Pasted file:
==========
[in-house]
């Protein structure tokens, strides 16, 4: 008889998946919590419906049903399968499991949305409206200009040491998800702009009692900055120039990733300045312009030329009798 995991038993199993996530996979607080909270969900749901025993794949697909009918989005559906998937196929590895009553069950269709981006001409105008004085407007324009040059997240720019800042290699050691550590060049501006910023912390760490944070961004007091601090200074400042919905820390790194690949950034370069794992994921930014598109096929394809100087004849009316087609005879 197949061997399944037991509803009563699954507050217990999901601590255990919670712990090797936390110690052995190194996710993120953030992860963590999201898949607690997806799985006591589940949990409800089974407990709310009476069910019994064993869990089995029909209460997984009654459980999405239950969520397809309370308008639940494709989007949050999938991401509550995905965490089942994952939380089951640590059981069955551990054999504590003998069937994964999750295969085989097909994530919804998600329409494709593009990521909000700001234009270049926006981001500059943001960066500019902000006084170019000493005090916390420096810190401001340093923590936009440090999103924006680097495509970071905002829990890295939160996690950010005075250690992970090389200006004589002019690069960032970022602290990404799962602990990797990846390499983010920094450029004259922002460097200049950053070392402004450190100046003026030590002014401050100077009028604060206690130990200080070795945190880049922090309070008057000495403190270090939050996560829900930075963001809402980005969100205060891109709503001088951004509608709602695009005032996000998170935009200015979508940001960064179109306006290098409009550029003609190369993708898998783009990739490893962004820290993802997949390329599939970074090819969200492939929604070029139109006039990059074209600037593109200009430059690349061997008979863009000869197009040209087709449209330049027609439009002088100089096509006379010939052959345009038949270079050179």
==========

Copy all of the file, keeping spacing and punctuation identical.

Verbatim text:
[in-house]
């Protein structure tokens, strides 16, 4: 008889998946919590419906049903399968499991949305409206200009040491998800702009009692900055120039990733300045312009030329009798 995991038993199993996530996979607080909270969900749901025993794949697909009918989005559906998937196929590895009553069950269709981006001409105008004085407007324009040059997240720019800042290699050691550590060049501006910023912390760490944070961004007091601090200074400042919905820390790194690949950034370069794992994921930014598109096929394809100087004849009316087609005879 197949061997399944037991509803009563699954507050217990999901601590255990919670712990090797936390110690052995190194996710993120953030992860963590999201898949607690997806799985006591589940949990409800089974407990709310009476069910019994064993869990089995029909209460997984009654459980999405239950969520397809309370308008639940494709989007949050999938991401509550995905965490089942994952939380089951640590059981069955551990054999504590003998069937994964999750295969085989097909994530919804998600329409494709593009990521909000700001234009270049926006981001500059943001960066500019902000006084170019000493005090916390420096810190401001340093923590936009440090999103924006680097495509970071905002829990890295939160996690950010005075250690992970090389200006004589002019690069960032970022602290990404799962602990990797990846390499983010920094450029004259922002460097200049950053070392402004450190100046003026030590002014401050100077009028604060206690130990200080070795945190880049922090309070008057000495403190270090939050996560829900930075963001809402980005969100205060891109709503001088951004509608709602695009005032996000998170935009200015979508940001960064179109306006290098409009550029003609190369993708898998783009990739490893962004820290993802997949390329599939970074090819969200492939929604070029139109006039990059074209600037593109200009430059690349061997008979863009000869197009040209087709449209330049027609439009002088100089096509006379010939052959345009038949270079050179």